Describing its newest line of Ryzen and Ryzen Pro chips with graphics cores as the “ultimate” desktop chips, on Tuesday AMD unleashed no fewer than 18 new processors. There’s a catch, though: They’ll be available only in pre-built systems from large PC makers.
Six of the new Ryzens, as well as three new Athlons, are aimed at consumers who would like leading multi-core performance and the ability to play games at 1080p resolution, the company said. Mirroring the nine new Ryzen and Athlons for consumers, AMD also introduced nine Pro models with enhanced security and manageability features.
The new chips are essentially desktop cousins of the company’s impressive Ryzen 4000 chips found in laptops, tuned for the higher thermal and power capabilities of a desktop. The new processors are built using a single-die design, with the x86 cores sitting alongside the Radeon graphics cores.
As such, they feature a x8 PCIe Gen 3 connection to the GPU and do not support PCI Gen 4. The chips are compatible with 500-series motherboards and are expected to be paired mostly with B550 and B550 Pro motherboards.
Sorry, DIYers: No Ryzen 4000 G for you!
Alas, DIY builders won’t get a chance to buy them, as the chips will be sold only through large PC manufacturers such as HP, Dell or Lenovo. Smaller system integrators such CyberPower PC and iBuypower also will be left out this round.
AMD knows it’s disappointing some fans, and it responded with a message of hope. “We understand and appreciate that there are lots of DIY builders out there that have APUs and they want to upgrade those APUs,” said AMD’s Robert Hallock during a press briefing discussing the new chips. “And while I cannot go into the details of our roadmap, there is a next-gen APU coming for DIY customers, and it will fit into 400- and 500-series boards.”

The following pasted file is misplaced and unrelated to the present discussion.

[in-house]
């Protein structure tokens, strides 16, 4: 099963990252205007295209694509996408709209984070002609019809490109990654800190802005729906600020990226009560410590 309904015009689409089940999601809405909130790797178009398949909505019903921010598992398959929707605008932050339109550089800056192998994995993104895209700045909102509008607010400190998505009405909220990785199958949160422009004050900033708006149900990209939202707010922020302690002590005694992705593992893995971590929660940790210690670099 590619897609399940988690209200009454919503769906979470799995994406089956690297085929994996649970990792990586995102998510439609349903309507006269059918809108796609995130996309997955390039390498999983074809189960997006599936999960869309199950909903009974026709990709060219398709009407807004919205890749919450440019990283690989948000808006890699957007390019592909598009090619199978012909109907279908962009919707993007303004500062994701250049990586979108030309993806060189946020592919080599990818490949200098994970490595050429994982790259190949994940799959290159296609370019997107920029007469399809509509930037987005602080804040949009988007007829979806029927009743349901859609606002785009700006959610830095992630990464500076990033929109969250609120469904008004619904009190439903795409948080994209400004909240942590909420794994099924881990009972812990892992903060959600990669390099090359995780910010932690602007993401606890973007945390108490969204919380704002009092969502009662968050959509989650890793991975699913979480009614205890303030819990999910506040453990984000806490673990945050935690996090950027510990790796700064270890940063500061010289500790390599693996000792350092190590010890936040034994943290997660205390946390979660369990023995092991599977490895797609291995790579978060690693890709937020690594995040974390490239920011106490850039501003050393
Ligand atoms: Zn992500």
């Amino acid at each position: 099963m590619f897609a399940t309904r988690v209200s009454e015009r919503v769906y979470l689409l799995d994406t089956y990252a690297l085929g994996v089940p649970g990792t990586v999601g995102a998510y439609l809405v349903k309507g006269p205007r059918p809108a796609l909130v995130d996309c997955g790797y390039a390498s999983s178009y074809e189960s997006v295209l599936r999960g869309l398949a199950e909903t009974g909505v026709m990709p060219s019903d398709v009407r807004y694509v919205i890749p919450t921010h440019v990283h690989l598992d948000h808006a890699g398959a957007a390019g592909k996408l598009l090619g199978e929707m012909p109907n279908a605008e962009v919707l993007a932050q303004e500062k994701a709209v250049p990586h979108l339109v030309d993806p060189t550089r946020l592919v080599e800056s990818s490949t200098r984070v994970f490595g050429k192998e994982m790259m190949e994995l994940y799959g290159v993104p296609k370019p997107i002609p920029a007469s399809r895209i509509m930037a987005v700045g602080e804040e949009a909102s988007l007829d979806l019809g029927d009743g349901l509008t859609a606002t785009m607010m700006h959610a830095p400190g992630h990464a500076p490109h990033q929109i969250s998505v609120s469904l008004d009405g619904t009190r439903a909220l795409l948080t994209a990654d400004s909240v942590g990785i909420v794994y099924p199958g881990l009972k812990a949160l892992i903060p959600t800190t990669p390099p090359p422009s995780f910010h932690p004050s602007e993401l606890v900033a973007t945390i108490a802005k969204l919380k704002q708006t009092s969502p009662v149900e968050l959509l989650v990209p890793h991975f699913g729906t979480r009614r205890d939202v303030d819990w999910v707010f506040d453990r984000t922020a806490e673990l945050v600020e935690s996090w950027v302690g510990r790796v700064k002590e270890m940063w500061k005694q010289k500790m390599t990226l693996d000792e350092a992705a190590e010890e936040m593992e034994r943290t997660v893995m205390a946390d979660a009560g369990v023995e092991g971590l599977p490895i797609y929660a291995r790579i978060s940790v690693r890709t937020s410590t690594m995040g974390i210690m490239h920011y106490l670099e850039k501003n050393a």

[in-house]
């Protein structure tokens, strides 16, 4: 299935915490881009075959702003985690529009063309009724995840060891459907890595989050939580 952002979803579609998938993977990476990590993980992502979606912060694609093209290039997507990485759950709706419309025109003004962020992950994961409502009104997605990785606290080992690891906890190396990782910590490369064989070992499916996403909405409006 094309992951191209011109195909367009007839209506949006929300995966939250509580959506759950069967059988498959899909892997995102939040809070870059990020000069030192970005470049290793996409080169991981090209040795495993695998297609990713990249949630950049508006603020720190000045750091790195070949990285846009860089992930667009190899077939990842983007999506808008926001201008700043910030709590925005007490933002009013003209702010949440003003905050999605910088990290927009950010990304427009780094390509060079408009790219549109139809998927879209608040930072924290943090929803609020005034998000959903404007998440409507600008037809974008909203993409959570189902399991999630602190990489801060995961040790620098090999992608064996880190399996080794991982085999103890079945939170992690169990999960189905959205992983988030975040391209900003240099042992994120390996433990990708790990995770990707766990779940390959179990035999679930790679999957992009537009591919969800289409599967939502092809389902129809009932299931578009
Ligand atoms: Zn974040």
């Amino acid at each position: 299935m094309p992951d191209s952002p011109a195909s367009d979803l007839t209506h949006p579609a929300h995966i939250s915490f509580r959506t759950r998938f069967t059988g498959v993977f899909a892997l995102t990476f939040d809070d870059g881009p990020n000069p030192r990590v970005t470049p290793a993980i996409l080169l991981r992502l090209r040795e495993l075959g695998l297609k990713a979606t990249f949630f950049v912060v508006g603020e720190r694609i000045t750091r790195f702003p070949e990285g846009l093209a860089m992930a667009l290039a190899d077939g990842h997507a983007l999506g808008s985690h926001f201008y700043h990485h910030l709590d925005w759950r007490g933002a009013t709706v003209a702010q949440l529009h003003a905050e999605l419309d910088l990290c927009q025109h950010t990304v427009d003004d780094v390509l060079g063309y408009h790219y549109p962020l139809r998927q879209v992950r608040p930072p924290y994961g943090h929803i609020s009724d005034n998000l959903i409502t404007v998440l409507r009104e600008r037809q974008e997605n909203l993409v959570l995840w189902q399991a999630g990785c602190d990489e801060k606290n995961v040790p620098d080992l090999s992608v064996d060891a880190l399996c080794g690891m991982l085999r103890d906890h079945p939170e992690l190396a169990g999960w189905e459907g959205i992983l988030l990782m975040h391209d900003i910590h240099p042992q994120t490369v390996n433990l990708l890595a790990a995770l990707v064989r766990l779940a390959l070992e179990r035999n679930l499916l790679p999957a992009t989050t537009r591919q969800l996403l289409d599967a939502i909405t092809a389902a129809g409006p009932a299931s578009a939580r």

Most tech companies never make promises, but Hallock broke that rule and actually pinkie-swore to it. “So if those enthusiasts are reading the news tomorrow and thinking ‘where my’s upgrade?!’ I promise it’s coming,” Hallock said.
Meanwhile, Hallock said, AMD is aiming these Ryzen 4000 G parts at more mainstream customers who buy big brand PCs. It’s an important market. DIY customers talk, tweet and video their new APUs and CPUs, but they’re a small (if vocal) community. AMD roughly estimated that OEM sales from the mega-large PC companies to mainstream consumers and corporate customers are four to five times larger than the sales to DIY customers.
Those mainstream customers should be pretty happy with the new chips. The performance appears to be what you’d expect, given AMD’s advantage with its efficient 7nm chips against Intel’s 14nm CPUs.
The “hero” chip of the consumer lineup is the Ryzen 7 4700G. With 8 cores and 16 threads, AMD’s numbers show it outpacing the 65-watt Core i7-9700 in most multi-threaded tasks.
The weakest part of Intel’s desktop CPUs has been its integrated graphics, which hasn’t budged much in performance. The Radeon cores in the Ryzen 7 make the Ryzen 7 4700G capable of playing popular titles such as Counter Strike: Global Operation, Rocket League, or DOTA at 1080p with reasonable frame rates, AMD said.
One might successfully argue that at the high end, graphics cores on a chip don’t really matter much, because most gamers who buy high-end CPUs almost always pair them with discrete graphics cards. Mainstream PC users typically skip the pricey upgrade.
In fact, for those mainstream users, even the Ryzen 7 4700G might be too rich for their blood. That’s why AMD is also offering the midrange Ryzen 5 4600G, which matches up nicely with the older 9th-gen Core i5-9500.
AMD pulled a fast one
If you’re a close observer of Intel’s lineup, you’re probably ready to raise your hand and object strenuously that AMD is pulling a fast one. For all of its comparison numbers, AMD compared its Ryzen G chips to Intel’s 9th-gen chips, such as the Core i7-9700, the Core i5-9500, and the Core i3-9100.